For my money, Leo makes a better ‘Nick Carraway’ than a ‘Jay Gatsby,’ but…
There was an A&E television production in 2000, but the last attempt at adapting the classic American societal status novel to the big screen was in 1974; it starred Robert Redford and it was a snoozer. Before that, 1947, Alan Ladd put the pomade in his hair and portrayed the dashing ‘Jay Gatsby.’ And let’s not forget the 1926 inaugural effort that starred Warren Baxter and…I’ve never seen it. Never seen the Ladd Gatsby either, come to think of it.
So, are we excited about this new and improved Gatsby?
I was reminded earlier in the week of how difficult it is to adapt a classic novel to the big screen.
It was Monday morning after the Emmys when I saw the Calendar Arts & Entertainment section of the Los Angeles Times left behind at our local Starbucks. A stunning photograph of Kate Winslet jumped off the page and grabbed me. In the photograph, Winslet (Emmy winner Best Actress for Mildred Pierce) is caught in a private moment staring at herself in a backstage mirror. Wow, I thought, that single photograph captured the essence of Revolutionary Road better than the tepid $35m effort by her then husband Sam Mendes in his 2008 film adaptation of the Richard Yates novel.
Yates’ 1960 mid-life crisis examination was developed and abandoned several times over the years. Maybe because of the difficulty of translating suburban social collapse without sliding into melodramatic train wreck status.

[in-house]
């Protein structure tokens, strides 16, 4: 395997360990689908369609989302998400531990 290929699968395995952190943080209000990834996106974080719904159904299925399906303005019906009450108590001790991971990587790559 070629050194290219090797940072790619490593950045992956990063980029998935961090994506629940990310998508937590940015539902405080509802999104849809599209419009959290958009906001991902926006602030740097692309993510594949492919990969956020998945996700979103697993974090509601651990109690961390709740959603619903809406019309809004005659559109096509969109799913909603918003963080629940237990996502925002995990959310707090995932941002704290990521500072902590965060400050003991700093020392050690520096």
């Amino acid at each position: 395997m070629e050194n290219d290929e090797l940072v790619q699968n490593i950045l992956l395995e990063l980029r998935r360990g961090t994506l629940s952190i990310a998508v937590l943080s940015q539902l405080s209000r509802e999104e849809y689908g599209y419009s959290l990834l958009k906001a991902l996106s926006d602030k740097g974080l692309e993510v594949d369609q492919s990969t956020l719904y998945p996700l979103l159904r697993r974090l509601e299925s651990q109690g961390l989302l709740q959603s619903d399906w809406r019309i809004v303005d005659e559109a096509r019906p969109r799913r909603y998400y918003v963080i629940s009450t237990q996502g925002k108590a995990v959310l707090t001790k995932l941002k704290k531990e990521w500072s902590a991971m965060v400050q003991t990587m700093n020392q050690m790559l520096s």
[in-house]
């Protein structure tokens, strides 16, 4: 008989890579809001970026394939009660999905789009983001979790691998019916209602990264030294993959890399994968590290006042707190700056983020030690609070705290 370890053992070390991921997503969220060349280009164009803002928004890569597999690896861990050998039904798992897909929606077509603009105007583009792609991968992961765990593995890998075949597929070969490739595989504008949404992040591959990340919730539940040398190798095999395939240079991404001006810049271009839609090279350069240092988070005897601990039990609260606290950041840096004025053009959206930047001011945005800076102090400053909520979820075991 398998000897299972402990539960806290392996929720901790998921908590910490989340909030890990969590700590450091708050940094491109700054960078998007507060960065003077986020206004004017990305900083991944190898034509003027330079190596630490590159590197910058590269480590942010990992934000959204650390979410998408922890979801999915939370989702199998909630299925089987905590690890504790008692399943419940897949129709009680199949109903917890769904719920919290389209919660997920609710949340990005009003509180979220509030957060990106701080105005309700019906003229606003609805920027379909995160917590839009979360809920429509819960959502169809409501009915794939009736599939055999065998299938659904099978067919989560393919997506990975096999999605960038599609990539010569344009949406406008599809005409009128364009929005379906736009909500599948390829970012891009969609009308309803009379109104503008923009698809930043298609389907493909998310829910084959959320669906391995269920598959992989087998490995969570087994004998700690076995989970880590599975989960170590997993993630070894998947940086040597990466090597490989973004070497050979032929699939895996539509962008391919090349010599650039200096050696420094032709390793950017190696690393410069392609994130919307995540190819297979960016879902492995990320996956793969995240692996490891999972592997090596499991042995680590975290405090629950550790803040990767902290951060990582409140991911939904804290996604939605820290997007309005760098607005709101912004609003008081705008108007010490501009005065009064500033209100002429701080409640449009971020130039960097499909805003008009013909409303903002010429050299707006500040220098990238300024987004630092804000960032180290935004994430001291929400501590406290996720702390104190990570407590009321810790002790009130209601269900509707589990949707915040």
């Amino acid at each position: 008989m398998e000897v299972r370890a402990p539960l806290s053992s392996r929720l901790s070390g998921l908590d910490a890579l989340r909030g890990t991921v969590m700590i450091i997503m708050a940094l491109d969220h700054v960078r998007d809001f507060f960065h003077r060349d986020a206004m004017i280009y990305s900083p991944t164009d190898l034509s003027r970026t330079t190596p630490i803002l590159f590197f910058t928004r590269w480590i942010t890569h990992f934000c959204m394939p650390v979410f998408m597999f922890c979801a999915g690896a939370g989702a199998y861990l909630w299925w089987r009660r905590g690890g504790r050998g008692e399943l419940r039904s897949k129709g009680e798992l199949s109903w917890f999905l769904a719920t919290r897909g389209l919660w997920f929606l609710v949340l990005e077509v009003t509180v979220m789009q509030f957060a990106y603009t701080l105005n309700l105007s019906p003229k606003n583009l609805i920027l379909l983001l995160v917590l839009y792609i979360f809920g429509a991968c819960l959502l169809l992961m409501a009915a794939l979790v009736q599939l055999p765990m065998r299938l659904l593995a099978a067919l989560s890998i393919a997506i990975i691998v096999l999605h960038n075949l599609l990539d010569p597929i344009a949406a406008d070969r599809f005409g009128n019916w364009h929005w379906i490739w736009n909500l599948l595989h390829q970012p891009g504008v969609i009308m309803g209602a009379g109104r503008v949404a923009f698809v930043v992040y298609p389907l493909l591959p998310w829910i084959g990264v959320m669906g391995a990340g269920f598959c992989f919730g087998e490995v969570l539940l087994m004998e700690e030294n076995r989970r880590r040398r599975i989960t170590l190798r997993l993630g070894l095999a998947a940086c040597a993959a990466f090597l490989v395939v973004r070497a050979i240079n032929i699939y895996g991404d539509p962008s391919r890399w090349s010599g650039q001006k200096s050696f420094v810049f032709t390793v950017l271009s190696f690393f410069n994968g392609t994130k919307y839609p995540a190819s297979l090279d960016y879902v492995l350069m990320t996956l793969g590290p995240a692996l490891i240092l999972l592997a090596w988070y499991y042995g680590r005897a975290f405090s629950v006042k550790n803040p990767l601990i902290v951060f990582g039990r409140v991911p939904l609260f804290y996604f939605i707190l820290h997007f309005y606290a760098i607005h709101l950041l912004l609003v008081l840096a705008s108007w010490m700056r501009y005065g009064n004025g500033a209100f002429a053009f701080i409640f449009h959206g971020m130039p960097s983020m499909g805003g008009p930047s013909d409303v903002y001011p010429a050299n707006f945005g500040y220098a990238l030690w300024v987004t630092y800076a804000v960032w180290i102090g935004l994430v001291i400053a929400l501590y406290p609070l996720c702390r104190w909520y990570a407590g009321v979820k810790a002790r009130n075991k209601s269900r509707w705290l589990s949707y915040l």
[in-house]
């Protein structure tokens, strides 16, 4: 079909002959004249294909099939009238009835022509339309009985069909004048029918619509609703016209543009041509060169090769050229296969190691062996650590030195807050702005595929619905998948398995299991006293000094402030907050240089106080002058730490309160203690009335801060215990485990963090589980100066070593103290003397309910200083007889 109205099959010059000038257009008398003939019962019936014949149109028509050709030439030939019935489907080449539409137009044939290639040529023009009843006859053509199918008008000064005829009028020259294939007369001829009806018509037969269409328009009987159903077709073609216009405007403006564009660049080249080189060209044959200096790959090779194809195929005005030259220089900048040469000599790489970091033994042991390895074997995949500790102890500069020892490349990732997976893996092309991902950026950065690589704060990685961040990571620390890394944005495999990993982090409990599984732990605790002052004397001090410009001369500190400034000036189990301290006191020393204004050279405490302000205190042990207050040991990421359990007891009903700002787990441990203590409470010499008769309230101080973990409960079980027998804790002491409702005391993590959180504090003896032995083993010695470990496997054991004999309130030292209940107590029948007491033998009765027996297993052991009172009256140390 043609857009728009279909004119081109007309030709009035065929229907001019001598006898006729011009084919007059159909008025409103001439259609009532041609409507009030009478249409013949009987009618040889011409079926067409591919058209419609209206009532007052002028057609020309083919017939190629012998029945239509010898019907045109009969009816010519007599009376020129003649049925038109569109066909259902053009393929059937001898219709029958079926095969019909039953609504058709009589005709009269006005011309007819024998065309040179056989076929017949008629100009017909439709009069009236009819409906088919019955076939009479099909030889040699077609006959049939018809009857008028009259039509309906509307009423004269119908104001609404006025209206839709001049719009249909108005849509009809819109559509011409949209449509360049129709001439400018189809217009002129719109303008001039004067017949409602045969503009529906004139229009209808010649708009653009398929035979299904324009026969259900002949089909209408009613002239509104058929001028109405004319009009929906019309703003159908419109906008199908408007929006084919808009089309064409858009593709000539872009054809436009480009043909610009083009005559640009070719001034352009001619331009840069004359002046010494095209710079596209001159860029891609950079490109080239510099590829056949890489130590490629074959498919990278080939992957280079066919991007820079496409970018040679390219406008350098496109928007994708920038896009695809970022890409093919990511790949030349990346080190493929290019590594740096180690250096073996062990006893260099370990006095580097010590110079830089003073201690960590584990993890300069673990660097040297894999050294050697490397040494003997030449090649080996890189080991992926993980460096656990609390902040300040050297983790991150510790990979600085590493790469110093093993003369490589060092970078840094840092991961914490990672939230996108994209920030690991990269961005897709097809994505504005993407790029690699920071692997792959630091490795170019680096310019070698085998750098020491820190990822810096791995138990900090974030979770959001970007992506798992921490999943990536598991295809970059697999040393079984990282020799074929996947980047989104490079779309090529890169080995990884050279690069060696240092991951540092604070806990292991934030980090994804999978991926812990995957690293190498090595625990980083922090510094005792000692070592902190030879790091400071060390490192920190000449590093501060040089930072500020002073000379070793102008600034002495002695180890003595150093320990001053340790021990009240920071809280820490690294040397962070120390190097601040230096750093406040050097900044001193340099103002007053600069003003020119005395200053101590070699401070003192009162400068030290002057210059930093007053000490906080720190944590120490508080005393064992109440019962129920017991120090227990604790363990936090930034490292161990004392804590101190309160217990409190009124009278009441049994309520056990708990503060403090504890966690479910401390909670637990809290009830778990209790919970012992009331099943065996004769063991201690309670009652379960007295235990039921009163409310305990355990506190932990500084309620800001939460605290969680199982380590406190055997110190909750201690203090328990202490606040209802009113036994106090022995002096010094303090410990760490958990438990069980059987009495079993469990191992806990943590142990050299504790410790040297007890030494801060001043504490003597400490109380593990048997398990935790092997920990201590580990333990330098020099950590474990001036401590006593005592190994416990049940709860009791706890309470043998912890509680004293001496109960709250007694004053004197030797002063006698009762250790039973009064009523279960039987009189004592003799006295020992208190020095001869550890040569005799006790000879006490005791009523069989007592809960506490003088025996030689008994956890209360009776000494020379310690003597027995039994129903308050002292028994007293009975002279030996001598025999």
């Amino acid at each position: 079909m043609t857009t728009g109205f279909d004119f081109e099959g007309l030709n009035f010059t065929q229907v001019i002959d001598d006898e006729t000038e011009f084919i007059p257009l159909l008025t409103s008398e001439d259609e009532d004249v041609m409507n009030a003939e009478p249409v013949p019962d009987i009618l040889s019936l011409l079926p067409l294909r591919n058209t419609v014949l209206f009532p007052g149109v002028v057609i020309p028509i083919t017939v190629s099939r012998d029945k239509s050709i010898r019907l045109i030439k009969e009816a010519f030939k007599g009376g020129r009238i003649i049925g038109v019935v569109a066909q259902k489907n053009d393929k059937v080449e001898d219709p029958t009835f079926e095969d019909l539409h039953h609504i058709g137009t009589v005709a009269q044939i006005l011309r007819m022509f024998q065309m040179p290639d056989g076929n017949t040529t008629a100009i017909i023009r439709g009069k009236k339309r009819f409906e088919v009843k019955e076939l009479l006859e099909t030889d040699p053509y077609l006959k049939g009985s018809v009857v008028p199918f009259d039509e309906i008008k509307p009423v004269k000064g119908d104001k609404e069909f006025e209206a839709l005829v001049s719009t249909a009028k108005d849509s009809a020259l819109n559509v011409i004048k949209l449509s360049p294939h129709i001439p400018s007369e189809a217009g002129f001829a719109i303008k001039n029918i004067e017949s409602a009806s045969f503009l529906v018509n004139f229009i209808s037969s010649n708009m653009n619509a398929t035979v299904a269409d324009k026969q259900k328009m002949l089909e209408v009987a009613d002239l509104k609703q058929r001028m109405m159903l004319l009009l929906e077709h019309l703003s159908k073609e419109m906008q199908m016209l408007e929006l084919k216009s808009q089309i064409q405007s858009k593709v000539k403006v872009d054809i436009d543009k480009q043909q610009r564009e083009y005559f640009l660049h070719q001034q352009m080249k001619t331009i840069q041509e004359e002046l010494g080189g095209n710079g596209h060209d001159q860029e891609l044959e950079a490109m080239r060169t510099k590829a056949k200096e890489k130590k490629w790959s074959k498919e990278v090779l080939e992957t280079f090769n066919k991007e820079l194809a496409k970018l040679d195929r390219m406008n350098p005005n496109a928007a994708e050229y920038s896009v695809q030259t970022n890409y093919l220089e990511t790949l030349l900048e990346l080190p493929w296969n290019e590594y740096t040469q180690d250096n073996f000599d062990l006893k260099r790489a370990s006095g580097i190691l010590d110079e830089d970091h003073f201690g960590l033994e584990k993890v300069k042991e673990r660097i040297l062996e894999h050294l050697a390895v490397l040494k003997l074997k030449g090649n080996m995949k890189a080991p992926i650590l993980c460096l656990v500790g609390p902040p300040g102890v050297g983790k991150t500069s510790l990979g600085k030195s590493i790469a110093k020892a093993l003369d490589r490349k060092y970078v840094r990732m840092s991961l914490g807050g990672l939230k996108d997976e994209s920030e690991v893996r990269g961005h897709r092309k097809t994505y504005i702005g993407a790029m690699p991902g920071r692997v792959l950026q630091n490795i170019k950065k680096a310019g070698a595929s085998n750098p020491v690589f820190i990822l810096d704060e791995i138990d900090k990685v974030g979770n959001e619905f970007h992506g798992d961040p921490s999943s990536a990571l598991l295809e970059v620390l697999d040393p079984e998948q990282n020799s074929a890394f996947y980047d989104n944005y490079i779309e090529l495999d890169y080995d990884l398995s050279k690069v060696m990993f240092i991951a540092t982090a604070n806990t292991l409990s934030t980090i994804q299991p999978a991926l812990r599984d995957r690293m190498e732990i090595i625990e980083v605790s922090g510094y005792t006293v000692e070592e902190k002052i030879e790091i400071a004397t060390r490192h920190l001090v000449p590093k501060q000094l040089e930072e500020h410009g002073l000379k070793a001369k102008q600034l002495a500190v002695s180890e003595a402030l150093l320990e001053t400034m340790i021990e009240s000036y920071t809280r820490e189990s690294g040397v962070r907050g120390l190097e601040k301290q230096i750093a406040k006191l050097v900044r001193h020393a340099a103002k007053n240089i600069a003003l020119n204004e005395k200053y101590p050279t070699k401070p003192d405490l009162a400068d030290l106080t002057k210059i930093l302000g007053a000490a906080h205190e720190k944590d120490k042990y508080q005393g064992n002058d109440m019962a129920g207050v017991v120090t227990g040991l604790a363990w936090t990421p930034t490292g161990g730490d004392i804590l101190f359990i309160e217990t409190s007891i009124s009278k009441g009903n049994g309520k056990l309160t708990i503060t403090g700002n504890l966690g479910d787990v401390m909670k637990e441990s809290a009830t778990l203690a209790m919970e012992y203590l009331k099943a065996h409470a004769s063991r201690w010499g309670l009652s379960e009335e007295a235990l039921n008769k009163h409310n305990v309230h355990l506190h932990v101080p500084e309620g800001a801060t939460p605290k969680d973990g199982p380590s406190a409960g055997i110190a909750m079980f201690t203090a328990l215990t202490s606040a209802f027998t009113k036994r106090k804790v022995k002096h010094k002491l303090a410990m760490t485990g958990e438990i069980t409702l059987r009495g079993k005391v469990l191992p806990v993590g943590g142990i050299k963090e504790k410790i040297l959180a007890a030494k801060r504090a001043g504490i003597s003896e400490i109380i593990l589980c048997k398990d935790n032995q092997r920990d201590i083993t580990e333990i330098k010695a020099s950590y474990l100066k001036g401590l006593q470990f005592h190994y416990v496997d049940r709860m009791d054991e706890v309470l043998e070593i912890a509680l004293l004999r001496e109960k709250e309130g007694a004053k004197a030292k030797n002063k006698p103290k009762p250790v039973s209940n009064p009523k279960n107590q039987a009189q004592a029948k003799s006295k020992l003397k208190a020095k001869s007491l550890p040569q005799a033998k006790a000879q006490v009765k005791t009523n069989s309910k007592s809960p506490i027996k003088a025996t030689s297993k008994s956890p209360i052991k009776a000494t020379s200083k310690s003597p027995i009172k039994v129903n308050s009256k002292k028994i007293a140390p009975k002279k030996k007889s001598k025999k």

Ironically, Mendes’ American Beauty (Oscar winner Best Picture 1999) found just the right tone for a similar thematic story. The difference was that in American Beauty, Mendes had a vision for the material. With Revolutionary Road, he plowed through the motions because his wife wanted to play the film’s central character, ‘April Wheeler.’
The result was a film that came off as one very long and tedious argument between a couple doomed from the start.
Here is how Yates set her up in his novel:
“Her name was April Wheeler, and she caused the whispered word “lovely” to roll out over the auditorium the first time she walked across the stage. A little later there were hopeful nudges and whispers of “She’s good,” and there were stately nods of pride among the several people who happened to know that she attended one of the leading dramatic schools in New York less than ten years before. She was twenty-nine, a tall ash blonde with a patrician kind of beauty that no amount of amateur lighting could distort, and she seemed ideally cast in the role.”
The word the reader is left with that hangs over the arc of the novel is “hopeful.” The conflict between ‘April Wheeler’ and her husband ‘Frank,’ played in the film by DiCaprio, only resonates if we the audience once understood their “hope” – society’s hope that a couple like the ‘Wheelers’ would live happily ever after behind their white picket fence, tucked away with their requisite 2.5 children in post WWII American suburbia.